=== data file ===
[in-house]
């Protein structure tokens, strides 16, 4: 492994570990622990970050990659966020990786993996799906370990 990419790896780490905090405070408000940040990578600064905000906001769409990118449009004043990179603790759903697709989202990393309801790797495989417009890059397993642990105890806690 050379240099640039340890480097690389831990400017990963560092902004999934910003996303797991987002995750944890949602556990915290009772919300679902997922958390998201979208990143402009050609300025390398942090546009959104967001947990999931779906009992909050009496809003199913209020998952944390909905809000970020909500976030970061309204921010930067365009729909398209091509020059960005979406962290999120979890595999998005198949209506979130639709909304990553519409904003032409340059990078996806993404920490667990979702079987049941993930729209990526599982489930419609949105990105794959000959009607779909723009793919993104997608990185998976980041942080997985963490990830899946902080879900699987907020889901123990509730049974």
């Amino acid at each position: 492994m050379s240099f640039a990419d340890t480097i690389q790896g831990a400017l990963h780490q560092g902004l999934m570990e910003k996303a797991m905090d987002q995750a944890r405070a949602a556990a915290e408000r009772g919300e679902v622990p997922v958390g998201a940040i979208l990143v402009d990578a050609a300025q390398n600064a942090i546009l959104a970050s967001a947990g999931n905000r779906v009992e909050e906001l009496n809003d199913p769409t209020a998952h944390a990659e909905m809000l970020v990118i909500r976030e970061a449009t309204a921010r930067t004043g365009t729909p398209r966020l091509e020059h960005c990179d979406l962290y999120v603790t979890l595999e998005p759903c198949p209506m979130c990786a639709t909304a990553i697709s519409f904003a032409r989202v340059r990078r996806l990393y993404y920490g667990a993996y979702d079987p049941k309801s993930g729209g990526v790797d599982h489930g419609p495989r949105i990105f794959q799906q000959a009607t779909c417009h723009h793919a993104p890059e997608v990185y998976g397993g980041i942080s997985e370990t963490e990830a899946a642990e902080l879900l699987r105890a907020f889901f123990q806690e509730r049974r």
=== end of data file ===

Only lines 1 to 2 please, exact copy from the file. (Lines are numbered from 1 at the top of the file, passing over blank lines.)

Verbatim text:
[in-house]
């Protein structure tokens, strides 16, 4: 492994570990622990970050990659966020990786993996799906370990 990419790896780490905090405070408000940040990578600064905000906001769409990118449009004043990179603790759903697709989202990393309801790797495989417009890059397993642990105890806690 050379240099640039340890480097690389831990400017990963560092902004999934910003996303797991987002995750944890949602556990915290009772919300679902997922958390998201979208990143402009050609300025390398942090546009959104967001947990999931779906009992909050009496809003199913209020998952944390909905809000970020909500976030970061309204921010930067365009729909398209091509020059960005979406962290999120979890595999998005198949209506979130639709909304990553519409904003032409340059990078996806993404920490667990979702079987049941993930729209990526599982489930419609949105990105794959000959009607779909723009793919993104997608990185998976980041942080997985963490990830899946902080879900699987907020889901123990509730049974």